Brazil Country Market
Insights and Opportunities
Overview: Brazil has an extensive and well-developed security market that has consistently registered an average annual growth of 15-20% with annual sales of US$ 20 billion. Brazil’s preoccupation with personal security has increased the demand for security equipment and services. Brazil’s public safety and security market is expected to continue growing in 2008.
The market for electronic security equipment is estimated at US$ 1 billion. According to a study compiled by the Brazilian Association of Electronic Security Companies (http://www.abese.org.br/), the electronic security market has registered average annual growth rates of 11% for several years, and is expected to continue this pace.
Foreign products account for approximately 50% of total market share, with U.S. products representing approximately 50% of these imports. This equates to a market worth roughly US$ 250 million. Major foreign competitors include Israel, Korea, and Japan, each responsible for about 10-15% of the import market share.
Opportunities: Best prospects for U.S. companies include access control, CCTVs, alarm systems, surveillance technology, drug and explosive detectors, metal detectors, fire prevention and detection systems, cellular telephone blockers, biometrics, and home security equipment.
Financial institutions are the market’s main end-users, spending approximately US$ 1 billion per year in security equipment and services. This is the most sophisticated consumer niche, demanding quality, warranty and after-sales service.
Port and airport security is another high-quality segment which should continue to offer excellent opportunities for U.S. suppliers.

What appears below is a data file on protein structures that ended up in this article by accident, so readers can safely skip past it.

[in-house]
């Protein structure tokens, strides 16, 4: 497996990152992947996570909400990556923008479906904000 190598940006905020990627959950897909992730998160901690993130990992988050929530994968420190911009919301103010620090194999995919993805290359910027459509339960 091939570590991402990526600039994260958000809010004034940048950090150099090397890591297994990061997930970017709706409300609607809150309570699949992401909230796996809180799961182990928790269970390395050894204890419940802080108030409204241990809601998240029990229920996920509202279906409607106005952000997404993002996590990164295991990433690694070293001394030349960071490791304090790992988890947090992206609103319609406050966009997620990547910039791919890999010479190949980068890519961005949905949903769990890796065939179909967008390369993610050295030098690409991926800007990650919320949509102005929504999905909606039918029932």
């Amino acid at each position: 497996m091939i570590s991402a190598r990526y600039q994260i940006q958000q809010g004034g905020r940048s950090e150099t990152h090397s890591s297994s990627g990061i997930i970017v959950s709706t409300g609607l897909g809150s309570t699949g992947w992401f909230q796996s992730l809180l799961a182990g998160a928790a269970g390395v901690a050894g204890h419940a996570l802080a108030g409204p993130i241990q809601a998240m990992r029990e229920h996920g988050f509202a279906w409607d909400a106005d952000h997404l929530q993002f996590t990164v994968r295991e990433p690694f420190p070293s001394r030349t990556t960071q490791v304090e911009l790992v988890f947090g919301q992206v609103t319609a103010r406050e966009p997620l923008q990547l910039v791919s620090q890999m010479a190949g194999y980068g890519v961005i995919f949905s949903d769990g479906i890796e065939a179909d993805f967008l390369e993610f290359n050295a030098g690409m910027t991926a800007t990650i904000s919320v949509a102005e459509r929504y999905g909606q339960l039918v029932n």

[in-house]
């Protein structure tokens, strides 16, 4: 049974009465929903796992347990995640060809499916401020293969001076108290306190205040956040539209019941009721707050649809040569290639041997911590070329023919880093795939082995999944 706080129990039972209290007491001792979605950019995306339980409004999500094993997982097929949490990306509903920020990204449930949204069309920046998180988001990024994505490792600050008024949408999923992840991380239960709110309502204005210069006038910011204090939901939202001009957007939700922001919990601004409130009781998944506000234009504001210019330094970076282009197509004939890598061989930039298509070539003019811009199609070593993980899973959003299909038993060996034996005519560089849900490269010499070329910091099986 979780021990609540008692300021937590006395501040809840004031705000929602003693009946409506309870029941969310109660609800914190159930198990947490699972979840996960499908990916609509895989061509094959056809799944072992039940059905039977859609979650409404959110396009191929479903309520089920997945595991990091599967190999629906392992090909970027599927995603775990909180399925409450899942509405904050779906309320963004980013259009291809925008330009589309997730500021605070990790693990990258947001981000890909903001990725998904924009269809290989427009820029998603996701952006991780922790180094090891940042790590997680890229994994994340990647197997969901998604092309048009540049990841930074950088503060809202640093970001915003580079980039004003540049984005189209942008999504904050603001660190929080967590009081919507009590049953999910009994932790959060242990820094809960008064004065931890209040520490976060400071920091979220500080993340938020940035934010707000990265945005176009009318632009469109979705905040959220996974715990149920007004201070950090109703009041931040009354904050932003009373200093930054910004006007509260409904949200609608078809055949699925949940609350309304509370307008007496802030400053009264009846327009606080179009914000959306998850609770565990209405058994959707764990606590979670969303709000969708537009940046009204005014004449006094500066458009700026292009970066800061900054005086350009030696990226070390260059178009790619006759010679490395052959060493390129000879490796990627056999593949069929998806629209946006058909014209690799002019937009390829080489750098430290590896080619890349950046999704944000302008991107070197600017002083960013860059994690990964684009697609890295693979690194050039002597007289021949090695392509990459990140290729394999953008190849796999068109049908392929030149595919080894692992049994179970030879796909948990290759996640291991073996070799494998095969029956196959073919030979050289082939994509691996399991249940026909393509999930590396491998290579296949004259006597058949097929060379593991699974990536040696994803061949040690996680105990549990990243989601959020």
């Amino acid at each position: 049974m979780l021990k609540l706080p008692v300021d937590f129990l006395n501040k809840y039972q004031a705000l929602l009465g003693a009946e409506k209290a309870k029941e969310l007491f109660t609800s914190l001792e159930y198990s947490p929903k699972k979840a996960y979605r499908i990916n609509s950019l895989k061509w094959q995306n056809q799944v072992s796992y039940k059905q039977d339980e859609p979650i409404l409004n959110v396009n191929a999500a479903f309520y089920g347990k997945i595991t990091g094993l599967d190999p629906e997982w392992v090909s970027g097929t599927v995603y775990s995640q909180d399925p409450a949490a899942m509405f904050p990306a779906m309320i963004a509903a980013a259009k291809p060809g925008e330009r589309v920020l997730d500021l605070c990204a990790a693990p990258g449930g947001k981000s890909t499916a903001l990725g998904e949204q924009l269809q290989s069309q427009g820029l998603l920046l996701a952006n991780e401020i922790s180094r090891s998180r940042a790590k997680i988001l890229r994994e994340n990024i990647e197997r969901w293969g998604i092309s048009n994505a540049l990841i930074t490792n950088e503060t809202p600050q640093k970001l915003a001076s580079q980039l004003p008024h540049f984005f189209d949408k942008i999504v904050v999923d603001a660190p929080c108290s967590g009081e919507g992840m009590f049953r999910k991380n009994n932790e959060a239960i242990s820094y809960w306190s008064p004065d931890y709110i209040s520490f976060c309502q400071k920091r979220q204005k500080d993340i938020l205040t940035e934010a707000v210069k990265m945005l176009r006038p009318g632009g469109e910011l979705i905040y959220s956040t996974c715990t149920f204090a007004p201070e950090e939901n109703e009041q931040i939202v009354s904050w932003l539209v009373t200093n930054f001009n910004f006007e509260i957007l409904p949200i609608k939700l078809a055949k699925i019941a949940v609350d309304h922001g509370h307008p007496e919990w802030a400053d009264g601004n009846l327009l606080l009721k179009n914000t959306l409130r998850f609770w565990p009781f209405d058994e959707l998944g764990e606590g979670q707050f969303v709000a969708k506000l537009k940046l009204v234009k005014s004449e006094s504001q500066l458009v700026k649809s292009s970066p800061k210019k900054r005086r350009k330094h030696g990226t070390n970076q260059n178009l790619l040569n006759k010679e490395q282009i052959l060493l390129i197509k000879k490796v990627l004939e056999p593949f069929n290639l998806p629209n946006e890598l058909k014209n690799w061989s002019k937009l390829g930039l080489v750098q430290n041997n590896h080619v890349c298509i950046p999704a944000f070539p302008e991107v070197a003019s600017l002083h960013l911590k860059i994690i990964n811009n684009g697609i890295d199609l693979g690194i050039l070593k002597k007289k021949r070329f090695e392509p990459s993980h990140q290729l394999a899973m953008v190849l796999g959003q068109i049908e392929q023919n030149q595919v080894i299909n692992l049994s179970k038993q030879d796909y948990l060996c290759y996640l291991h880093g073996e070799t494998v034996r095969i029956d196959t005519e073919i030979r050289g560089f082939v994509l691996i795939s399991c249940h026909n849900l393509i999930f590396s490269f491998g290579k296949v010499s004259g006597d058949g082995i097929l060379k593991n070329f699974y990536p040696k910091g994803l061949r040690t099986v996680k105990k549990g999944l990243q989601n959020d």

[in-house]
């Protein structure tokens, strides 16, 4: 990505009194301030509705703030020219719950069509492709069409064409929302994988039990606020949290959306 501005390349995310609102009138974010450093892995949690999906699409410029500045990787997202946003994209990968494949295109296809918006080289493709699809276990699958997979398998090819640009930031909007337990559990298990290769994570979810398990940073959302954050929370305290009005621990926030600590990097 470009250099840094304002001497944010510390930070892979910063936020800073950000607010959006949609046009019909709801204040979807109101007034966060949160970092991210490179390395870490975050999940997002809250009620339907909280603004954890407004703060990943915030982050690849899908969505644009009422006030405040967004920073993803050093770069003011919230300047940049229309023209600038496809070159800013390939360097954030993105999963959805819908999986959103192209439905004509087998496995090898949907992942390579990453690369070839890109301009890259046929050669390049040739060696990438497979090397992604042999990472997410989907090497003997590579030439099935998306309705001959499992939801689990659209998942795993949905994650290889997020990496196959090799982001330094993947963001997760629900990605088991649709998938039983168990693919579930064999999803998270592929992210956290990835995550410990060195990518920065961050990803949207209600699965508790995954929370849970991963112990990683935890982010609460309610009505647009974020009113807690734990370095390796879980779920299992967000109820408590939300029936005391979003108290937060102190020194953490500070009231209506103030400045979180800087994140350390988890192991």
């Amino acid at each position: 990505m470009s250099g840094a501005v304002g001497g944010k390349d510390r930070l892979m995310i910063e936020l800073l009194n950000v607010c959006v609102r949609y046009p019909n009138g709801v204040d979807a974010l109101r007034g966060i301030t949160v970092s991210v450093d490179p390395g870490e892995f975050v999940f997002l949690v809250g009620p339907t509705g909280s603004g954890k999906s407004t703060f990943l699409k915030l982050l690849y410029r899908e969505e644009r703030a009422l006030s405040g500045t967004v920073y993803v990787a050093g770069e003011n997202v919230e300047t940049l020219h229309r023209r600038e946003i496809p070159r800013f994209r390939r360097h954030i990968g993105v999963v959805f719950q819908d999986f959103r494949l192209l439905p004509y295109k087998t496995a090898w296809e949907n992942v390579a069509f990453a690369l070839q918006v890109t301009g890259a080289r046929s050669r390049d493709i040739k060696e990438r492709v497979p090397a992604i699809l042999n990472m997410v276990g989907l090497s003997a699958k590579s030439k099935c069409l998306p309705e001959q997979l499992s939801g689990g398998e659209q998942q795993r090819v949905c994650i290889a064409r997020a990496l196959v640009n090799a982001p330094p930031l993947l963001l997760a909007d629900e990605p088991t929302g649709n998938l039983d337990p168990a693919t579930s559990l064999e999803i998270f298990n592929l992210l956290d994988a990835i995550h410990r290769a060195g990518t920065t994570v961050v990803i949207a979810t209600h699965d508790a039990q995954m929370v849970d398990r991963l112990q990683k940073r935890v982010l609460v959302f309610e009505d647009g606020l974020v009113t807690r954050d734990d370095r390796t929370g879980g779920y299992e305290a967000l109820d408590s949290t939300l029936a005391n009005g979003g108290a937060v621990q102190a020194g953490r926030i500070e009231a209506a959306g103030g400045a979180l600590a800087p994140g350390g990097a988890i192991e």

Vehicle surveillance is another market segment that has seen rapid growth over the last few years. According to the press, more than 300,000 cars are stolen in Brazil every year, and in large cities like São Paulo and Rio de Janeiro, car hijackings occur every few hours. Additionally, cargo robberies are a problem. To avoid such losses, transportation companies have invested approximately US$ 1.4 billion in security equipment and personnel.
Other promising niches are small businesses and private homes as high crime rates force individual citizens and business owners to increase their security expenditures. These end-users, however, usually buy less expensive and less sophisticated equipment. Specialists estimate that Brazil has around five million homes that should have some type of security device, but only seven percent are equipped with electronic security systems.
U.S. manufacturers of security equipment have been operating successfully in Brazil for many years and have approximately 50% of the total market share. The best prospects in the public security sector include: helicopters, radios, communication systems, surveillance cameras, protection equipment, bulletproof vests, night vision goggles, helmets, munitions, non-lethal weapons, and handcuffs among others. U.S. companies interested in the public security market in Brazil need to work closely with the federal government and with each state public security secretariat.